(Reposting: Originally published: January 9, 2013)
Over the years, many people have asked us if we have considered teaching the birds to avoid predators and it’s a question we have discussed many times ourselves.
One of the problems is which predator to simulate. In most cases it is hard to determine exactly what killed a bird. The leg mounted transmitter will lead the Tracking Team to the scene of the mortality, but often there isn’t much left. Whatever killed the bird could have consumed it, or scavengers may have found it dead. If there is enough left to be necropsied, medical tests can provide some evidence, but there is not much to be learned if all that is left are feathers and bones.
Bobcats are known predators, as are coyotes and feral dogs. Power line impact is listed as the primary cause of death, but unless the bird is found near wires and reasonably intact, it is hard to know if that was the cause. It could be that the impact injured or stunned the bird and left it vulnerable to predation. Aside from marking all the power lines that dissect wetland habitat and the surrounding fields, there is very little we can do about birds flying into wires they can’t see.
Still we could do some general predator avoidance conditioning. The problem is how?
Teaching animals to avoid certain things is not easy. As an example, the best dog to have if you live near a highway is one that has suffered a near miss with traffic. That lesson will never be forgotten. I have a friend whose golden retriever will run along the ditch for a quarter mile to use a culvert to cross the road, but it took a broken leg to learn that behavior. That’s not a risk we want to take with a predator encounter, either staged or real.
That is not to say that it cannot be taught. There are experts who can teach amazing things to animals and maybe they can offer advice, however there are some complications in our case.
In the wild, a chick would learn avoidance behavior from the parents. Adult Whooping cranes have a range of calls that indicate concern, alarm and fear in escalating volumes. Those calls could be recorded and used judiciously, but we are not sure of the exact message we would be conveying, or what actions need to accompany them. We could be crying wolf and teaching complacency rather than evasion. In the presence of real danger, the adults would take flight and lead the chicks away. Using an aircraft to stage an escape is more complex than simply flying to a safe distance.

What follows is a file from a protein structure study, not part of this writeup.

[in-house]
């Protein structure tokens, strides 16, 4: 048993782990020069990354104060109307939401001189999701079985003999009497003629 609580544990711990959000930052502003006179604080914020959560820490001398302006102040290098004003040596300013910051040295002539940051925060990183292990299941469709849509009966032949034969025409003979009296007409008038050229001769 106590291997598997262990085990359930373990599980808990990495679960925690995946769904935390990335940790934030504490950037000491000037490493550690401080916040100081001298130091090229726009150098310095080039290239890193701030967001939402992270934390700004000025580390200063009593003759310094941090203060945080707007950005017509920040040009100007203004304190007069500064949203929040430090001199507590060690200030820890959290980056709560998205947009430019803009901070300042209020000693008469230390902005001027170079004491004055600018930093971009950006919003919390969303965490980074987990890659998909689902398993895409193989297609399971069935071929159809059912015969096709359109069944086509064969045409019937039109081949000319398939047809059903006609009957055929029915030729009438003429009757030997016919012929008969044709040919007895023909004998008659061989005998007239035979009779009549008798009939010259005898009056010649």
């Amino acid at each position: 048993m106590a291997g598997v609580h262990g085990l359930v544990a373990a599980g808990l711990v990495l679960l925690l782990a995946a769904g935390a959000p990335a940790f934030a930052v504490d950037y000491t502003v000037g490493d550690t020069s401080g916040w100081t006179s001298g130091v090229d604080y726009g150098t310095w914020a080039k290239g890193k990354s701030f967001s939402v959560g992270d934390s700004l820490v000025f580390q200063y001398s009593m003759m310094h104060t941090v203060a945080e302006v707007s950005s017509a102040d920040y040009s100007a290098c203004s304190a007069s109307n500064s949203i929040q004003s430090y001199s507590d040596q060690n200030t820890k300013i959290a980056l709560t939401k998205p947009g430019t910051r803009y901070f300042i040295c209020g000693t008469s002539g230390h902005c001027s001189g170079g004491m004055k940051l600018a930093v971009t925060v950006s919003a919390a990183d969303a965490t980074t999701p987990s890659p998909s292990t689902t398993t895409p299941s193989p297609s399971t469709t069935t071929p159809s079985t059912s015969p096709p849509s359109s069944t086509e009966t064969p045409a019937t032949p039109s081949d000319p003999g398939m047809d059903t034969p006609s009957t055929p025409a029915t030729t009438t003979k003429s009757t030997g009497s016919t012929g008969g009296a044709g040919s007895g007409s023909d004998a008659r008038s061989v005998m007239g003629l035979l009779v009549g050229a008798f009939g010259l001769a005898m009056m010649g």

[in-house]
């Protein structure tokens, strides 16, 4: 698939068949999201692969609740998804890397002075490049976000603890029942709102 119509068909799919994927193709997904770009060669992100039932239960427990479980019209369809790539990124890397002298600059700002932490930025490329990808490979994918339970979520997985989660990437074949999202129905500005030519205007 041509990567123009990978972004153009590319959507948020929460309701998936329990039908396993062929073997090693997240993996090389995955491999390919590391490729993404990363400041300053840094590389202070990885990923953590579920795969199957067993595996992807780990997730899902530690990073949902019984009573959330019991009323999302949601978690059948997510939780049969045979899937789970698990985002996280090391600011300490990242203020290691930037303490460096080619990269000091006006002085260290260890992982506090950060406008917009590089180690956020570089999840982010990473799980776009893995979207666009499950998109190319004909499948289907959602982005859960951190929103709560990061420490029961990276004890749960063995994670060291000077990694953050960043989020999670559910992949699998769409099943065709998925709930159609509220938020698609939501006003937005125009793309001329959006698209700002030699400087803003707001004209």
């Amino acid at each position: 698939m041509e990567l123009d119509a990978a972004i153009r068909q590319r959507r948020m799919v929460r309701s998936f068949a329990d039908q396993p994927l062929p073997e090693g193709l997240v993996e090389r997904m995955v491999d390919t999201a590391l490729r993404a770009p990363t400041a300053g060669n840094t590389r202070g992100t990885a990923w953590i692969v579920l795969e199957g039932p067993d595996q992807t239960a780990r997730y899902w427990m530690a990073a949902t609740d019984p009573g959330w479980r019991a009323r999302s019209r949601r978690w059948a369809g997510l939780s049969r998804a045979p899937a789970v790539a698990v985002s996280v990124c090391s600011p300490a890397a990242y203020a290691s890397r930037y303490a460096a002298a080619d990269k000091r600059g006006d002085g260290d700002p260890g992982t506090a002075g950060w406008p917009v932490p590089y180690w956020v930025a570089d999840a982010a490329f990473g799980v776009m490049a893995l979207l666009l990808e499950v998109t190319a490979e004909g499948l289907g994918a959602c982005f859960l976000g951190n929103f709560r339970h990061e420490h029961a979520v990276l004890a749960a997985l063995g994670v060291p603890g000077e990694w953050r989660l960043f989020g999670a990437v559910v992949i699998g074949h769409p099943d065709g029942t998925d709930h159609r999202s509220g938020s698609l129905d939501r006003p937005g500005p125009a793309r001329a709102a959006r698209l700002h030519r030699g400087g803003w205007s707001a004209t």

When birds from previous generations return to the summering grounds they will occasionally take up residence near our training areas. They can be aggressive in their territorial claims and cause problems with the chicks in training, so we attempt to act like wild parents and chase them off.
Their reaction to our antagonism is surprisingly minimal. Rather than fly away in alarm, they will retreat just far enough. No amount of running or arm waving will scare them off. Many times we have exhausted ourselves running the full length of the runway with the birds trotting ahead just and out of reach. I have personally been lured out into the marsh in pursuit of adult birds only to have to have them fly back to the runway and mock my gullibility with a unison call to mark their victory.
Maybe the fact that we are dressed in a familiar costume is the reason they don’t react as we expect, but it adds to the worry of staging a simulated predator situation. What if we brought in a well trained dog to chase the birds and they didn’t run? What if they simply stood their ground and we ended up trying to explain to the owner why his dog was suddenly afraid to come out of his travel crate?
The lesson we would then be teaching is that taking a stand is better than running away. Taking the first option in the “fight or flight” scenario might lead to problems if a real predator didn’t cease the attack when its trainer called him off.
Predator avoidance conditioning is not simple, and it is made more complex with a creature that we are trying to keep wild. We are open to ideas but it will require serious preparation with lots of options for plan B. So far, teaching them to migrate has proven simpler than teaching them to be wary of furry things with teeth.